4 See, for example, Sir Patrick Neil, ‘The European Court of Justice: A Case Study in Judicial Activism’, Memorandum submitted to the Sub-Committee on the 1996 IGC of the House of Lords European Communities Committee, 26 June 1995, pp. 218–45.

5 Burley, Ann-Marie and Mattli, Walter, ‘Europe before the Court: A Political Theory of Legal Integration’, International Organization, 47:1 (1993), but contrast with Daniel, WincottThe Role of Law or the Rule of the Court of Justice? An ‘Institutional’ Account of Judicial Politics in the European Community’, Journal of European Public Policy, 2:4 (1995), pp. 583602 .

6 Garrett, Geoffrey, ‘International Cooperation and Institutional Choice: The European Community’s Internal Market’, International Organization, 46:2 (1992), pp. 533–58. Strong emphasis on the role of powerful member states might give the analysis a ‘realist’ quality (in terms of international relations theory).

7 Moravcsik, Andrew, ‘Preferences and Power in the European Community: A Liberal Intergovernmentalist ApproachJournal of Common Market Studies, 31:4 (1993), pp. 512–3.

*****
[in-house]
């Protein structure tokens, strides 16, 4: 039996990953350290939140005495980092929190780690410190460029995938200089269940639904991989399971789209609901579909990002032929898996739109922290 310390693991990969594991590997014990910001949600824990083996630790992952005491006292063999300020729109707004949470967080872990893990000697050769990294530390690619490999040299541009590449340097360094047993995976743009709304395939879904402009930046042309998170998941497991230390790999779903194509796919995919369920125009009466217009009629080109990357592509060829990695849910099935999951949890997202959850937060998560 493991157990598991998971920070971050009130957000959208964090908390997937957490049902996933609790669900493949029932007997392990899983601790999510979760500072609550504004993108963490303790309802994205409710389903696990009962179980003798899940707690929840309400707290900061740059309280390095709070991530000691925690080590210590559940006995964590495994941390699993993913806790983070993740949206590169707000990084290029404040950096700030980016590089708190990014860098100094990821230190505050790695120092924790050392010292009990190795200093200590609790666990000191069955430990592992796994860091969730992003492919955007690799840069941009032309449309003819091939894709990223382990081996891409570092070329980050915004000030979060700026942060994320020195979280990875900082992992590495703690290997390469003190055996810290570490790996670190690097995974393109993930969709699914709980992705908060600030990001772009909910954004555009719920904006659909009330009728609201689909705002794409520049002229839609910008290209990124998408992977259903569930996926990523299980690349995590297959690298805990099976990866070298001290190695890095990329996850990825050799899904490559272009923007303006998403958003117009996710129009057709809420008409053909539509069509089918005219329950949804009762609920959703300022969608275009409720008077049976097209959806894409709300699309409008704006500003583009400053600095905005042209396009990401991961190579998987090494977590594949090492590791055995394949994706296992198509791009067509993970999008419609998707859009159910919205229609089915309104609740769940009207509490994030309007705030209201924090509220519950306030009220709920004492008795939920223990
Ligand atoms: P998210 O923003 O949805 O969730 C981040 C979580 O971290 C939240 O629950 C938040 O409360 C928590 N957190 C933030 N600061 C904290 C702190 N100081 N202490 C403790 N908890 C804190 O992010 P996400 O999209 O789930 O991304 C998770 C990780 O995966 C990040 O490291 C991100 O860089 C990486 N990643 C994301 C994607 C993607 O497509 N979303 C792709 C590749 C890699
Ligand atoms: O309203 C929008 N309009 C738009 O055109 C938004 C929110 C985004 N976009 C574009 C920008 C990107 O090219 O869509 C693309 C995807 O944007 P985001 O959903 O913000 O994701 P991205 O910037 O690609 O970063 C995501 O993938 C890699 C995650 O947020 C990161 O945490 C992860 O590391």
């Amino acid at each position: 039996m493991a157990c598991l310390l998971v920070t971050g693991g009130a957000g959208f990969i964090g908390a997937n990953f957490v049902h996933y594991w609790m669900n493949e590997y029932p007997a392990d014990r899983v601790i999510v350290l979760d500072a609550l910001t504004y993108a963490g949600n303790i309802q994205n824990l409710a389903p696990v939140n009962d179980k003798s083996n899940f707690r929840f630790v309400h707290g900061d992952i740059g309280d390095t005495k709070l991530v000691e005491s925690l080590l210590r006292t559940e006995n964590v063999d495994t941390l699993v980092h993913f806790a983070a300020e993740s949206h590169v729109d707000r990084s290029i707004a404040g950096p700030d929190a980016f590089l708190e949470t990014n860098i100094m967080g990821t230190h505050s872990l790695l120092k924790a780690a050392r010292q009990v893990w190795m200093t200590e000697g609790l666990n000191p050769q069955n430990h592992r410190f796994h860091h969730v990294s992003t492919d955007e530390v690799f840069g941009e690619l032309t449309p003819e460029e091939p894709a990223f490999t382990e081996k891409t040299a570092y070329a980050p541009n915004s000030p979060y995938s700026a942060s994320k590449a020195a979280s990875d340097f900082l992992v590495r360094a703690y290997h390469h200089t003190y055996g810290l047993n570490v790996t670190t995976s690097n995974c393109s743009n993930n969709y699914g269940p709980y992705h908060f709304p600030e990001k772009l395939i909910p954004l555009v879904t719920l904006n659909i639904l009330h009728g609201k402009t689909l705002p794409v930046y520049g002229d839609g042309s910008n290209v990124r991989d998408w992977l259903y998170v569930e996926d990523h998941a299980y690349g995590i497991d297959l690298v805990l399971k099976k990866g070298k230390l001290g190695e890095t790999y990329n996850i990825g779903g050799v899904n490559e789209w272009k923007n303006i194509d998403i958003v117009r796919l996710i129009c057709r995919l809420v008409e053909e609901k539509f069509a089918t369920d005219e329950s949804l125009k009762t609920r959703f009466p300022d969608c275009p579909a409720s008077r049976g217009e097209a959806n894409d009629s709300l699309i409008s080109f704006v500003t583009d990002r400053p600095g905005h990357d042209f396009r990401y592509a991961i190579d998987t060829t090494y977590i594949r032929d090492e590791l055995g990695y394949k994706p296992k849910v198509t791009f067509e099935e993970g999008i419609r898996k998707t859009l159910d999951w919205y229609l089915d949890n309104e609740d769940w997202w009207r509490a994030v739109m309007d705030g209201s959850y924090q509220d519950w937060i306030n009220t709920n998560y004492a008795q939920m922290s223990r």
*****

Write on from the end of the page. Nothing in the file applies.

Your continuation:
8 Moravcsik, Andrew, ‘Liberal Intergovernmentalism and Integration: A Rejoinder’, Journal of Common Market Studies, 33:4 (1995), pp. 611–28. Pushed to an extreme the Liberal intergovernmentalist position begs the question of why the member states require the apparatus of the ECJ at all. See Pollack, Mark, ‘Delegation, Agency and Agenda Setting in the European Community’, International Organization, 51:1 (1997), pp. 99134 and ‘The Engines of Integration? Supranational Autonomy and Influence in the European Union’, in Wayne Sandholtz and Alec Stone Sweet, Supranational Governance and European Integration, Oxford, Oxford University Press, 1998, pp. 217–249.